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POETRY
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[ Also see Art Authorship Ballads Books Criticism Fancy Imagination Literature Music Philosophy Plagiarism Poets Prose Quotations Reading Romance Shakespeare Songs Style Words Writing ]

Over all life broods Poesy, like the calm blue sky with its motherly, rebuking face. She is the great reformer, and where the love of her is strong and healthy, wickedness and wrong cannot long prevail.
      - James Russell Lowell

It ["The Ancient Mariner"] is marvellous in its mastery over that delightfully fortuitous inconsequence that is the adamantine logic of dreamland.
      - James Russell Lowell,
        Among My Books--Coleridge

For, of all compositions, he thought the sonnet
  Best repaid all the toil you expended on it.
      - James Russell Lowell, Fable for Critics
         (l. 368)

These pearls of thought in Persian gulfs were bred,
  Each softly lucent as a rounded moon;
    The diver Omar plucked them from their bed,
      FitzGerald strung them on an English thread.
      - James Russell Lowell,
        In a Copy of Omar Khayyam

Never did Poesy appear
  So full of heaven to me, as when
    I saw how it would pierce through pride and fear
      To the lives of coarsest men.
      - James Russell Lowell,
        Incident in a Railroad Car (st. 18)

Gently touching with the charm of poetry.
  [Lat., Musaeo contigens cuncta lepore.]
      - Lucretius (Titus Lucretius Carus),
        De Rerum Natura (IV, 9)

He who, in an enlightened and literary society, aspires to be a great poet, must first become a little child.
      - Thomas Babington Macaulay

The merit of poetry, in its wildest forms, still consists in its truth--truth conveyed to the understanding, not directly by the words, but circuitously by means of imaginative associations, which serve as its conductors.
      - Thomas Babington Macaulay,
        Essays--On the Athenian Orators

We hold that the most wonderful and splendid proof of genius is a great poem produced in a civilized age.
      - Thomas Babington Macaulay, On Milton

A Poem should be palpable and mute
  As a globed fruit.
      - Archibald MacLeish, Ars Poetica

Poetry is enthusiasm with wings of fire; it is the angel of high thoughts, that inspires us with the power of sacrifice.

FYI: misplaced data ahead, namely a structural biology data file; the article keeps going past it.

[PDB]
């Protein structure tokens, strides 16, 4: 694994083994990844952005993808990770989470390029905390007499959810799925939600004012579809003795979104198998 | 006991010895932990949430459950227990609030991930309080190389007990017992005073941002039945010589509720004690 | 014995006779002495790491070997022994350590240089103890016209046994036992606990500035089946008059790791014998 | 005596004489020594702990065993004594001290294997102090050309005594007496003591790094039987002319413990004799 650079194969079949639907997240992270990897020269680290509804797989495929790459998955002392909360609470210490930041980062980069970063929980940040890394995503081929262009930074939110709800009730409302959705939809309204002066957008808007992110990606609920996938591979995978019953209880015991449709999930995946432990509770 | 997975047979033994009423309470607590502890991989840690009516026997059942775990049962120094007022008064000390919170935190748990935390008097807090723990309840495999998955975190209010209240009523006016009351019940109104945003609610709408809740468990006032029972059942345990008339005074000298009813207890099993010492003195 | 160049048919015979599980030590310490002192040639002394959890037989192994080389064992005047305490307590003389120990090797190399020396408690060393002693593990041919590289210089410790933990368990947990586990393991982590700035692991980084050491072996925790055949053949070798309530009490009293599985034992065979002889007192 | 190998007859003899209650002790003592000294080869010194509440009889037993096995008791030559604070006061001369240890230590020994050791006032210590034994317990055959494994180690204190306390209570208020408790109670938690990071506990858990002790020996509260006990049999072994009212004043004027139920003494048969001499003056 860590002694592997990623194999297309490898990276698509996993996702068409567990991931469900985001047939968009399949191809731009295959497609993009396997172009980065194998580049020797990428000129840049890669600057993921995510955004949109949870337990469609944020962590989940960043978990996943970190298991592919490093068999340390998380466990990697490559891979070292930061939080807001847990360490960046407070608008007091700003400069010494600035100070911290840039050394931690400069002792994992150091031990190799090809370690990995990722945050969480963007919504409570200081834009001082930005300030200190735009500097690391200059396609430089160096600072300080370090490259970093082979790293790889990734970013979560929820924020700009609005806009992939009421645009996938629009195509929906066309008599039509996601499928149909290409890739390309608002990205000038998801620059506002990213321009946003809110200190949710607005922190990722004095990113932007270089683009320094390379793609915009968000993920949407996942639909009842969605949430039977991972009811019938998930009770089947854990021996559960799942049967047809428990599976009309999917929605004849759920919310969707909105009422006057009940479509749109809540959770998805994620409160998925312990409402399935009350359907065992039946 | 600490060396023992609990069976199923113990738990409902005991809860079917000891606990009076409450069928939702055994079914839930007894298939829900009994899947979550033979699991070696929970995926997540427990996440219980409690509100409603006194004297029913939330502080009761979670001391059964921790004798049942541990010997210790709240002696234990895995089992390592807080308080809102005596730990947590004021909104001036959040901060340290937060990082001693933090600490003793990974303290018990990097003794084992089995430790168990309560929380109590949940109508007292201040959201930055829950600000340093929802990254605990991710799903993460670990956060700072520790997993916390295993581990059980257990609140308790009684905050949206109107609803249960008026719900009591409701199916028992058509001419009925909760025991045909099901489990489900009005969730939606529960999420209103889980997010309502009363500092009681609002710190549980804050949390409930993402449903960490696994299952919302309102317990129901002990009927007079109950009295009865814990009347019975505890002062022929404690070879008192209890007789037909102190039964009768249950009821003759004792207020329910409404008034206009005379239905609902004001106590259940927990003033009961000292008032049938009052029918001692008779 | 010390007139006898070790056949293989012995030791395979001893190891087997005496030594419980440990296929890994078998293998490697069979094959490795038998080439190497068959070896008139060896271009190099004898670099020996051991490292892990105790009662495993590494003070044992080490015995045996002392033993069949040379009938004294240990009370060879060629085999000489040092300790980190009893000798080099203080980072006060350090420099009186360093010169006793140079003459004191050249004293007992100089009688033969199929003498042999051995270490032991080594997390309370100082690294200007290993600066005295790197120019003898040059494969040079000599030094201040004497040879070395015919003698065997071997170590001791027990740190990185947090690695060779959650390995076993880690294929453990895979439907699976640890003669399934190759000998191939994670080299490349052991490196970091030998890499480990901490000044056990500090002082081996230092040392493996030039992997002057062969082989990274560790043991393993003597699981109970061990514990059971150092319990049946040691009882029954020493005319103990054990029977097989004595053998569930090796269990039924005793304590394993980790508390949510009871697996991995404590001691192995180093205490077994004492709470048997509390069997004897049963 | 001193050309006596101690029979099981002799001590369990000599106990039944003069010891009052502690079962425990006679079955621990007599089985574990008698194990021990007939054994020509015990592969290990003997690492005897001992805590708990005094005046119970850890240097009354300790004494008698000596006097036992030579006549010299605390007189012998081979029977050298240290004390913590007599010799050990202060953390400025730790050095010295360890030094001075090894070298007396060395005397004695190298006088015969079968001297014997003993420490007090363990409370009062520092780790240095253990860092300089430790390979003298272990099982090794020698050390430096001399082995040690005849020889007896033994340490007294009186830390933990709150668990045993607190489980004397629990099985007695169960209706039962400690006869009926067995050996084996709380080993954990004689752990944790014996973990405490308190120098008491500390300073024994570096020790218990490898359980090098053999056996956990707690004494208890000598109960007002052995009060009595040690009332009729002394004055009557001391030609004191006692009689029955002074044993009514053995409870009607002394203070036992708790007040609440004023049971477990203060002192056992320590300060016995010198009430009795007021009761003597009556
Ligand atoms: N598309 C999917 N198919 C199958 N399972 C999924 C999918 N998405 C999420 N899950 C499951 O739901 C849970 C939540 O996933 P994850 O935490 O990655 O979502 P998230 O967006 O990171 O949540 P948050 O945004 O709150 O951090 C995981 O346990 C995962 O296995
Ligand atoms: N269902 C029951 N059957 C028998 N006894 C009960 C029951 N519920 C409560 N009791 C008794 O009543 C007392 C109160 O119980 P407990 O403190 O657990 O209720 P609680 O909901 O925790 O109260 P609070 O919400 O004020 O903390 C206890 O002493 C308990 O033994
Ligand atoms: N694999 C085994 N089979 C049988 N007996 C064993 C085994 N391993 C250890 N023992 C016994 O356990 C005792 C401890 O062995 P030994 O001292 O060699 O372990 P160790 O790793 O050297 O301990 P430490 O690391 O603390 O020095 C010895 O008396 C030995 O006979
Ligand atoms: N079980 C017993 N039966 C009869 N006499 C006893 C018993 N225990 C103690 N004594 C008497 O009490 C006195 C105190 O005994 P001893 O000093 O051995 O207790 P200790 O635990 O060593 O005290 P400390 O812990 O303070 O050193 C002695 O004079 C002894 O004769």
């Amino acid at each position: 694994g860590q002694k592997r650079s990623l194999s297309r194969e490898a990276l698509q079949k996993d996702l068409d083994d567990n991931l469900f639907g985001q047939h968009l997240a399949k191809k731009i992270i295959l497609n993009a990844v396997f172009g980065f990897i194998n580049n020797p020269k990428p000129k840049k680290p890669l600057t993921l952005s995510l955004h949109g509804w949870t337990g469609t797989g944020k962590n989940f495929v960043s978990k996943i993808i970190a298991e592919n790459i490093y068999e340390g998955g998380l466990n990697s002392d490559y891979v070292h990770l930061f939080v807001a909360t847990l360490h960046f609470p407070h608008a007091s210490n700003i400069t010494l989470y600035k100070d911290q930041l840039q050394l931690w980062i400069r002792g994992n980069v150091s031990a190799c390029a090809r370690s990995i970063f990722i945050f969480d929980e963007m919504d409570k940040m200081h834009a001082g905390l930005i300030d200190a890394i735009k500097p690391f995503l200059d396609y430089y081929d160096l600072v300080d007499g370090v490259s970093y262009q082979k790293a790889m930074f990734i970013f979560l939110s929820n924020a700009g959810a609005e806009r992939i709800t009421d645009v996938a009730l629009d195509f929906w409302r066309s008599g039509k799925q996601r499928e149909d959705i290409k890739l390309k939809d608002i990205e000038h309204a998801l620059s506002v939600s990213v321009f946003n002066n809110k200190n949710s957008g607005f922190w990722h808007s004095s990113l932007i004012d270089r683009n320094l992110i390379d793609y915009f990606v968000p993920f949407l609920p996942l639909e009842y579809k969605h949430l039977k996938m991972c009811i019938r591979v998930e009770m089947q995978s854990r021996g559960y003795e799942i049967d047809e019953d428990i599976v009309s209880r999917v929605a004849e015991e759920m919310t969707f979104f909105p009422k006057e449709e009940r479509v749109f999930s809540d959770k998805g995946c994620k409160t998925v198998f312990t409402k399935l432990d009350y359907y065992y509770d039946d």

- Giuseppe Mazzini

Poetry is fact given over to imagery.
      - Rod McKuen

Poetry has done enough when it charms, but prose must also convince.
      - Henry Louis Mencken

Lap me in soft Lydian airs,
  Married to immortal verse,
    Such as the meeting soul may pierce,
      In notes, with many a winding bout
        Of linked sweetness long drawn out.
      - John Milton, L'Allegro (l. 136)

My unpremeditated verse.
      - John Milton, Paradise Lost (bk. IX, l. 24)

We have more poets than judges and interpreters of poetry. It is easier to write an indifferent poem than to understand a good one. There is, indeed, a certain low and moderate sort of poetry, that a man may well enough judge by certain rules of art; but the true, supreme, and divine poesy is equally above all rules and reason. And whoever discerns the beauty of it with the most assured and most steady sight sees no more than the quick reflection of a flash of lightning.
      - Michel Eyquem de Montaigne

Poetry is all nouns and verbs.
      - Marianne Craig Moore

You do not seem to realize that beauty is a liability rather than
  An asset--
    Your thorns are the best part of you.
      - Marianne Craig Moore,
        Selected Poems of Marianne Moore

Yea, marry, now it is somewhat, for now it is rhyme; before it was neither rhyme nor reason.
      - Sir Thomas More,
        advising an author to put his manuscript into rhyme

Poesy, drawing within its circle all that is glorious and inspiring, gave itself but little concern as to where its flowers originally grew.
      - Karl Otfried Muller

When writing poetry, it is not that produces a bright idea, but the bright idea that kindles the fire of.
      - Cesare Pavese

Rhyme nor reason.
      - said by George Peele, Edward I

The world is full of poetry. The air is living with its spirit; and the waves dance to the music of its melodies, and sparkle in its brightness.
      - James Gates Percival

Lives there the man with soul so dead as to disown the wish to merit the people's applause, and having uttered words worthy to be kept in cedar oil to latest times, to leave behind him rhymes that dread neither herrings nor frankincense.
  [Lat., An erit, qui velle recuset
    Os populi meruisse? et cedro digna locutus
      Linquere, nec scombros metuentia carmina nec thus.]
      - Persius (Aulus Persius Flaccus), Satires
         (I, 41)

Confined to common life thy numbers flow,
  And neither soar too high nor sink too low;
    There strength and ease in graceful union meet,
      Though polished, subtle, and though poignant, sweet;
        Yet powerful to abash the from of crime
          And crimson error's cheek with sportive rhyme.
            [Lat., Verba togae sequeris, junctura callidus acri,
              Ore teres modico, pallentes radere mores
                Doctus, et ingenuo culpam defigere ludo.]
      - Persius (Aulus Persius Flaccus), Satires
         (V, 14), (Gifford's translation)


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